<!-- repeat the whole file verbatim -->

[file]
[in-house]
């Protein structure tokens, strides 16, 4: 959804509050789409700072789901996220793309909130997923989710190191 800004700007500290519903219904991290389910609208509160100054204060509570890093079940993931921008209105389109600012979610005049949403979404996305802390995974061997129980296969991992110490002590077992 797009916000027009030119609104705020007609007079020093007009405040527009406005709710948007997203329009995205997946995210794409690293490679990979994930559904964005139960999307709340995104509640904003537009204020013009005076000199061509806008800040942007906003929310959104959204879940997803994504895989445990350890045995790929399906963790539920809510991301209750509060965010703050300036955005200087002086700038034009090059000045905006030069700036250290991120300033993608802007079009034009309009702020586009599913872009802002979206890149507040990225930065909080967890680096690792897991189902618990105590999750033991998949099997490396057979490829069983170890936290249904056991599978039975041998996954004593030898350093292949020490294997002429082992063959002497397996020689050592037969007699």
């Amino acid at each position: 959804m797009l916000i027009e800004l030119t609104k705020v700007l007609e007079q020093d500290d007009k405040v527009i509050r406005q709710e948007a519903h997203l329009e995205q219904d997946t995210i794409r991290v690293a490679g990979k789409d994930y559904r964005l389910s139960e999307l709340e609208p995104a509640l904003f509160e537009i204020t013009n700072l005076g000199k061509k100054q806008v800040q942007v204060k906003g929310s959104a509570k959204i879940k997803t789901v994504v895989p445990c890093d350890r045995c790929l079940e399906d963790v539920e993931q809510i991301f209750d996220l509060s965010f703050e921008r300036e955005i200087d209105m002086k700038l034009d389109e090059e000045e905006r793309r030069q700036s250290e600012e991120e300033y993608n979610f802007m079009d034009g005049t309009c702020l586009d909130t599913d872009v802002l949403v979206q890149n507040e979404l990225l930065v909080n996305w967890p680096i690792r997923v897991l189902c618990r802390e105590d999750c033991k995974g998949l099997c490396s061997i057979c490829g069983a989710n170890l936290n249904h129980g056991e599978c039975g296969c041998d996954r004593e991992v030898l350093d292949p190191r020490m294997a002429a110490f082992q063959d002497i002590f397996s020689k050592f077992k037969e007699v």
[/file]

[in-house]
């Protein structure tokens, strides 16, 4: 959804509050789409700072789901996220793309909130997923989710190191 800004700007500290519903219904991290389910609208509160100054204060509570890093079940993931921008209105389109600012979610005049949403979404996305802390995974061997129980296969991992110490002590077992 797009916000027009030119609104705020007609007079020093007009405040527009406005709710948007997203329009995205997946995210794409690293490679990979994930559904964005139960999307709340995104509640904003537009204020013009005076000199061509806008800040942007906003929310959104959204879940997803994504895989445990350890045995790929399906963790539920809510991301209750509060965010703050300036955005200087002086700038034009090059000045905006030069700036250290991120300033993608802007079009034009309009702020586009599913872009802002979206890149507040990225930065909080967890680096690792897991189902618990105590999750033991998949099997490396057979490829069983170890936290249904056991599978039975041998996954004593030898350093292949020490294997002429082992063959002497397996020689050592037969007699």
């Amino acid at each position: 959804m797009l916000i027009e800004l030119t609104k705020v700007l007609e007079q020093d500290d007009k405040v527009i509050r406005q709710e948007a519903h997203l329009e995205q219904d997946t995210i794409r991290v690293a490679g990979k789409d994930y559904r964005l389910s139960e999307l709340e609208p995104a509640l904003f509160e537009i204020t013009n700072l005076g000199k061509k100054q806008v800040q942007v204060k906003g929310s959104a509570k959204i879940k997803t789901v994504v895989p445990c890093d350890r045995c790929l079940e399906d963790v539920e993931q809510i991301f209750d996220l509060s965010f703050e921008r300036e955005i200087d209105m002086k700038l034009d389109e090059e000045e905006r793309r030069q700036s250290e600012e991120e300033y993608n979610f802007m079009d034009g005049t309009c702020l586009d909130t599913d872009v802002l949403v979206q890149n507040e979404l990225l930065v909080n996305w967890p680096i690792r997923v897991l189902c618990r802390e105590d999750c033991k995974g998949l099997c490396s061997i057979c490829g069983a989710n170890l936290n249904h129980g056991e599978c039975g296969c041998d996954r004593e991992v030898l350093d292949p190191r020490m294997a002429a110490f082992q063959d002497i002590f397996s020689k050592f077992k037969e007699v």